You might asking, be "Why should I a busy college student, join a small
group?" Jesus Christ. If you've never joined a small group, try finding one to fit your needs.
Small groups. When you hear the term what immediately comes to mind? A group of elderly people huddled together praying? A family gathered for worship? Teens united in service? College students receiving two credits instead of one? The early church?
Whatever your preconceived no-cons are, I hope you discover shat small groups might just be all of the above.
My first small group happened when Ernie Bursey, professor of theology, gave his students several options for class projects.
Three of us decided that we had read enough books and written enough papers, so we formed a very "small" group. What began as a simple assignment turned into a meaningful experience. We actually found ourselves looking forward to the weekly meetings-reading, praying and asking questions raised from our studies in the book of Revelation. The positive memories motivated me to join and lead future small groups.
You might be asking, "Why should I, a busy college student, join a small group?" John Cress, WWC chaplain, boldly says,
"Small groups are the church."
They bring a sense of closeness and community that large churches simply cannot offer. People check acceptance and friendship through music, drama, sports and art. While these various groups and mediums are nice, if they don't include Christ as the central focus, I believe they lack the full potential God would have them to be. How many students are involved in small groups? Since 1989 the number has slowly grown. Sarah Stanley, small-groups coordinator, says that currently over 40 small groups meet on a weekly basis. She estimated that approximately 300 students are involved in these small groups. Within the 40 small groups exists immense diversity in size, focus and pur-pose. Here are seven different groups that I would like to high-light:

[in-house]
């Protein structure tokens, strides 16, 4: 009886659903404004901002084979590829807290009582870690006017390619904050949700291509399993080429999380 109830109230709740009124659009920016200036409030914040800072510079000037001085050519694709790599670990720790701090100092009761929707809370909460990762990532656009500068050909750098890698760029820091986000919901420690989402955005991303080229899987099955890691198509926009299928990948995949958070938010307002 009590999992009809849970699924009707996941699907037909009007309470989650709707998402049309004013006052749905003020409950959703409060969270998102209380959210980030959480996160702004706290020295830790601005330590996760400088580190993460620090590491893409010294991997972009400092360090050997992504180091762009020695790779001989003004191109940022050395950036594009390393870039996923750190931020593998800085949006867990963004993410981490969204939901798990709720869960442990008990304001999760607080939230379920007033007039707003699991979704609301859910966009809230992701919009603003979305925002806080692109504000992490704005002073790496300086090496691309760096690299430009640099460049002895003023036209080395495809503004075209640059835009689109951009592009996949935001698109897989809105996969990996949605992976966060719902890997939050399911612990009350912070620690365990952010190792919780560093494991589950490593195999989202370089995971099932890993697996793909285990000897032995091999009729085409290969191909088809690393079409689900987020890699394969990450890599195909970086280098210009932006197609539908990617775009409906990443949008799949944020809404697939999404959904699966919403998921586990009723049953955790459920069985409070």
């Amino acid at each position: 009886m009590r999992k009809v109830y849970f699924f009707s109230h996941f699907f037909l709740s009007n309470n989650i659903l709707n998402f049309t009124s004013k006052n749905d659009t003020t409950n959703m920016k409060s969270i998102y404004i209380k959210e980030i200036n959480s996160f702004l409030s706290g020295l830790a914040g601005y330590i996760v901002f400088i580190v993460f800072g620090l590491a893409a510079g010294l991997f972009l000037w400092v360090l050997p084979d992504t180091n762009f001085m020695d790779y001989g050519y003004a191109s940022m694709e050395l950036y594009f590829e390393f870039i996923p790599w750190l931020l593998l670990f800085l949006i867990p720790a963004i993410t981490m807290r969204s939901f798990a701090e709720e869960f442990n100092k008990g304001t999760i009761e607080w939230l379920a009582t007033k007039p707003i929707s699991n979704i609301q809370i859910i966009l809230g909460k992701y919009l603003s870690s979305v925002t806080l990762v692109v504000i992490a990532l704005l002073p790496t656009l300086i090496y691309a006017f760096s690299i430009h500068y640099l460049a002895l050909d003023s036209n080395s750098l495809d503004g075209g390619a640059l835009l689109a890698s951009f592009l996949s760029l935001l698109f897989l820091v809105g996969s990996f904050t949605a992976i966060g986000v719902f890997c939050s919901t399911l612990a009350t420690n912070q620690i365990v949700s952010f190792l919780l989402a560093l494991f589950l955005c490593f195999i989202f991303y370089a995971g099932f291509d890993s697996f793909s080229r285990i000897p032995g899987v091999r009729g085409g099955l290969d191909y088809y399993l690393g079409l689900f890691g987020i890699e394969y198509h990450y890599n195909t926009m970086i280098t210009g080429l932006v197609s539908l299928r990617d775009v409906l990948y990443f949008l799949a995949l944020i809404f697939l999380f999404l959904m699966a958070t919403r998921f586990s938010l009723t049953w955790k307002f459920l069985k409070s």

Chris Drake, junior mass communications, and his group went south over the spring break. They joined other teams in Baja, Calif., in constructing an RV park as part of a Maranatha project. Their group wanted to put service into action.
Shanna Bailey, senior environmental science, gets together with a group of fellow environmental science majors and community
members to discuss books such as God is Green and Deep Ecology. I'm guessing their focus is to keep our planet safe. Lindy Renck, sophomore occupational therapy, and her friends are studying a Max Lucado book. If you've never read one of his books, do it.
Tom Eby, senior Biblical languages, encourages his friends to practice French in their weekly gatherings. Yes, this is a mixed group and open to everyone interested in learning the French language.
Jimmy Painter, sophomore business administration, and Bruce Harris, sophomore business administration, just began their small group this quarter.
Each week they take a look at one specific parable, cutting and dissecting it in hopes of gaining the most understanding possible.
Kristi Roos, senior biophysics, and company gather on Friday evenings to study the quarterly and be prepared for Sabbath School in the morning.
Finally, Gabe Orozco, sophomore mass communications, leads out in a wonderful praise and worship service every Tuesday evening in Heubach Chapel beginning at 9:30 p.m.
If you've never gone, I mend it_-low key, low lights, laid back and Spirit-filled.
A couple groups that are currently involved in the community on Sabbath afternoons but don't offer worship credit include Kids in Action organized by Ellen Park, freshman nursing, and Ed Schwisow's, junior mass communications, door-to-door ministry.
My small group has done many things, even watch a sunset from Whitman Mission!
While I've barely scratched the surface on this subject, I hope you realize there is a place for you. I encourage everyone to grab your friends, be creative and grow in your relationship with Jesus Christ. If you've never joined a small group, try finding one to fit your needs. It's not too late to begin.
Call the small group coordinators today at 2666 or stop by and talk with Sarah Stanley or Josh Brunkhorst, the small group coordinators on campus. They'll be glad to help you.
Maybe you feel you're too busy.
Take time out. Find some friends who you can be honest with, and hey, it' seven worth double the credit!